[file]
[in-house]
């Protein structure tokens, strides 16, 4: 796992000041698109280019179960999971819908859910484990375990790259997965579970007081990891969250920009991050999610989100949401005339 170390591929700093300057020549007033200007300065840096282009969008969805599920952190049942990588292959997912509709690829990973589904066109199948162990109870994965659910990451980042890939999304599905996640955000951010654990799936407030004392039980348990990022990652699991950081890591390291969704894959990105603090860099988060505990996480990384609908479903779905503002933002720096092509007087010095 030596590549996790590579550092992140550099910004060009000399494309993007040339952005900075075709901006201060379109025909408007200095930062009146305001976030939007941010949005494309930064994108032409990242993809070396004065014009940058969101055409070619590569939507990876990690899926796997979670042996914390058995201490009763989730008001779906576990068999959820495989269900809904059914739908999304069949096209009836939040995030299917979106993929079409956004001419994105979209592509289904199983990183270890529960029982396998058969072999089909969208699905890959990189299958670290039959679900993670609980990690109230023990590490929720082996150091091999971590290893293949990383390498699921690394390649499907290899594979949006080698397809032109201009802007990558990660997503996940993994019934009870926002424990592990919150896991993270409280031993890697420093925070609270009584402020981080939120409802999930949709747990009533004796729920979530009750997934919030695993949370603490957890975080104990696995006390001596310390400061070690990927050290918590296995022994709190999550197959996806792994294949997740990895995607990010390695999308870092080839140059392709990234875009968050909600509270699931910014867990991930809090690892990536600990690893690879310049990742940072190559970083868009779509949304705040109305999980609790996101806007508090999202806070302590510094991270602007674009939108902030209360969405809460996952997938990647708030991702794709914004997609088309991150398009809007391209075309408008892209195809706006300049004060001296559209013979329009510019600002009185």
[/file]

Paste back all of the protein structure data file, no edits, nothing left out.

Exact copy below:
[in-house]
């Protein structure tokens, strides 16, 4: 796992000041698109280019179960999971819908859910484990375990790259997965579970007081990891969250920009991050999610989100949401005339 170390591929700093300057020549007033200007300065840096282009969008969805599920952190049942990588292959997912509709690829990973589904066109199948162990109870994965659910990451980042890939999304599905996640955000951010654990799936407030004392039980348990990022990652699991950081890591390291969704894959990105603090860099988060505990996480990384609908479903779905503002933002720096092509007087010095 030596590549996790590579550092992140550099910004060009000399494309993007040339952005900075075709901006201060379109025909408007200095930062009146305001976030939007941010949005494309930064994108032409990242993809070396004065014009940058969101055409070619590569939507990876990690899926796997979670042996914390058995201490009763989730008001779906576990068999959820495989269900809904059914739908999304069949096209009836939040995030299917979106993929079409956004001419994105979209592509289904199983990183270890529960029982396998058969072999089909969208699905890959990189299958670290039959679900993670609980990690109230023990590490929720082996150091091999971590290893293949990383390498699921690394390649499907290899594979949006080698397809032109201009802007990558990660997503996940993994019934009870926002424990592990919150896991993270409280031993890697420093925070609270009584402020981080939120409802999930949709747990009533004796729920979530009750997934919030695993949370603490957890975080104990696995006390001596310390400061070690990927050290918590296995022994709190999550197959996806792994294949997740990895995607990010390695999308870092080839140059392709990234875009968050909600509270699931910014867990991930809090690892990536600990690893690879310049990742940072190559970083868009779509949304705040109305999980609790996101806007508090999202806070302590510094991270602007674009939108902030209360969405809460996952997938990647708030991702794709914004997609088309991150398009809007391209075309408008892209195809706006300049004060001296559209013979329009510019600002009185």